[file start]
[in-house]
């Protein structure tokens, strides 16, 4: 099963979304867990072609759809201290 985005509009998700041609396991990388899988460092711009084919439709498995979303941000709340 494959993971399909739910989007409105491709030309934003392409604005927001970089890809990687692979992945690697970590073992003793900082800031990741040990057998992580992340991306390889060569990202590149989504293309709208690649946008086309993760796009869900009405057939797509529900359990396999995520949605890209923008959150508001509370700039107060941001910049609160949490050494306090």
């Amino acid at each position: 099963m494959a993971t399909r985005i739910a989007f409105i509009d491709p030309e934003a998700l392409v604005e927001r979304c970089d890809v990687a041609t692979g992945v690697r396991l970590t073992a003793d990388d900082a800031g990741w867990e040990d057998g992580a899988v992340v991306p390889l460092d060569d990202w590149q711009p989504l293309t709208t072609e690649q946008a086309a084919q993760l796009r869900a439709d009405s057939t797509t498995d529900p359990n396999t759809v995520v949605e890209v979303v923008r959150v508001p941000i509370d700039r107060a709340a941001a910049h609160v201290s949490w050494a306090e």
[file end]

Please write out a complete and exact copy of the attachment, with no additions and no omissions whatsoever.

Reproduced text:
[in-house]
């Protein structure tokens, strides 16, 4: 099963979304867990072609759809201290 985005509009998700041609396991990388899988460092711009084919439709498995979303941000709340 494959993971399909739910989007409105491709030309934003392409604005927001970089890809990687692979992945690697970590073992003793900082800031990741040990057998992580992340991306390889060569990202590149989504293309709208690649946008086309993760796009869900009405057939797509529900359990396999995520949605890209923008959150508001509370700039107060941001910049609160949490050494306090």
């Amino acid at each position: 099963m494959a993971t399909r985005i739910a989007f409105i509009d491709p030309e934003a998700l392409v604005e927001r979304c970089d890809v990687a041609t692979g992945v690697r396991l970590t073992a003793d990388d900082a800031g990741w867990e040990d057998g992580a899988v992340v991306p390889l460092d060569d990202w590149q711009p989504l293309t709208t072609e690649q946008a086309a084919q993760l796009r869900a439709d009405s057939t797509t498995d529900p359990n396999t759809v995520v949605e890209v979303v923008r959150v508001p941000i509370d700039r107060a709340a941001a910049h609160v201290s949490w050494a306090e």